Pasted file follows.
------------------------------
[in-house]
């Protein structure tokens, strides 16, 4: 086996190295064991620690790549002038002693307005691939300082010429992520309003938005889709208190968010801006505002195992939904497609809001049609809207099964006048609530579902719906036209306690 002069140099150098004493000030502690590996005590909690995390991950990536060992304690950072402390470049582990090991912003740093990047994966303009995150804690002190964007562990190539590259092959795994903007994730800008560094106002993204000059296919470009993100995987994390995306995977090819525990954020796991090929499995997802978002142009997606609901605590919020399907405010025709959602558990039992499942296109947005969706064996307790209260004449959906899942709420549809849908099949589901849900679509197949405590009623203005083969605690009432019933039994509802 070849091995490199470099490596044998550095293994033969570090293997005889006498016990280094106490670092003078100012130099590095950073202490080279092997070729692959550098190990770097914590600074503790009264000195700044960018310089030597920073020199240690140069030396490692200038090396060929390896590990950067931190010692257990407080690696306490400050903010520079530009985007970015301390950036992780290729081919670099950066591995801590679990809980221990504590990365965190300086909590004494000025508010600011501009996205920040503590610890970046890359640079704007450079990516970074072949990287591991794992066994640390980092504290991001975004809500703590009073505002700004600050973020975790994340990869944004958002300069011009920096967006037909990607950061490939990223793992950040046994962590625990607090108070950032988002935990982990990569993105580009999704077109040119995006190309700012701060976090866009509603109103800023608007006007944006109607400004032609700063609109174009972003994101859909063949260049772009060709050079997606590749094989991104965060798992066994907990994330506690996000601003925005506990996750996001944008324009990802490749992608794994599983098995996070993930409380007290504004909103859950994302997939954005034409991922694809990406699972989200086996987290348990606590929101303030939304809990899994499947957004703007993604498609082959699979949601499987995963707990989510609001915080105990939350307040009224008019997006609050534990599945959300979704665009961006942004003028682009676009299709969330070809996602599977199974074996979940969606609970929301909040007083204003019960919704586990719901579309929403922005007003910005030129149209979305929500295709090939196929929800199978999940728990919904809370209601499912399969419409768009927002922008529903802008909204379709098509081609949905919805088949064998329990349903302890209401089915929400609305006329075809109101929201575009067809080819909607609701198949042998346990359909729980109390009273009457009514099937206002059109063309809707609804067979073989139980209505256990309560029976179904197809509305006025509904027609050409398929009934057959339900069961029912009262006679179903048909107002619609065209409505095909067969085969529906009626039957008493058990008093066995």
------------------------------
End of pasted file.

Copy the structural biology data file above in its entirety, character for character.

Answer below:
[in-house]
């Protein structure tokens, strides 16, 4: 086996190295064991620690790549002038002693307005691939300082010429992520309003938005889709208190968010801006505002195992939904497609809001049609809207099964006048609530579902719906036209306690 002069140099150098004493000030502690590996005590909690995390991950990536060992304690950072402390470049582990090991912003740093990047994966303009995150804690002190964007562990190539590259092959795994903007994730800008560094106002993204000059296919470009993100995987994390995306995977090819525990954020796991090929499995997802978002142009997606609901605590919020399907405010025709959602558990039992499942296109947005969706064996307790209260004449959906899942709420549809849908099949589901849900679509197949405590009623203005083969605690009432019933039994509802 070849091995490199470099490596044998550095293994033969570090293997005889006498016990280094106490670092003078100012130099590095950073202490080279092997070729692959550098190990770097914590600074503790009264000195700044960018310089030597920073020199240690140069030396490692200038090396060929390896590990950067931190010692257990407080690696306490400050903010520079530009985007970015301390950036992780290729081919670099950066591995801590679990809980221990504590990365965190300086909590004494000025508010600011501009996205920040503590610890970046890359640079704007450079990516970074072949990287591991794992066994640390980092504290991001975004809500703590009073505002700004600050973020975790994340990869944004958002300069011009920096967006037909990607950061490939990223793992950040046994962590625990607090108070950032988002935990982990990569993105580009999704077109040119995006190309700012701060976090866009509603109103800023608007006007944006109607400004032609700063609109174009972003994101859909063949260049772009060709050079997606590749094989991104965060798992066994907990994330506690996000601003925005506990996750996001944008324009990802490749992608794994599983098995996070993930409380007290504004909103859950994302997939954005034409991922694809990406699972989200086996987290348990606590929101303030939304809990899994499947957004703007993604498609082959699979949601499987995963707990989510609001915080105990939350307040009224008019997006609050534990599945959300979704665009961006942004003028682009676009299709969330070809996602599977199974074996979940969606609970929301909040007083204003019960919704586990719901579309929403922005007003910005030129149209979305929500295709090939196929929800199978999940728990919904809370209601499912399969419409768009927002922008529903802008909204379709098509081609949905919805088949064998329990349903302890209401089915929400609305006329075809109101929201575009067809080819909607609701198949042998346990359909729980109390009273009457009514099937206002059109063309809707609804067979073989139980209505256990309560029976179904197809509305006025509904027609050409398929009934057959339900069961029912009262006679179903048909107002619609065209409505095909067969085969529906009626039957008493058990008093066995």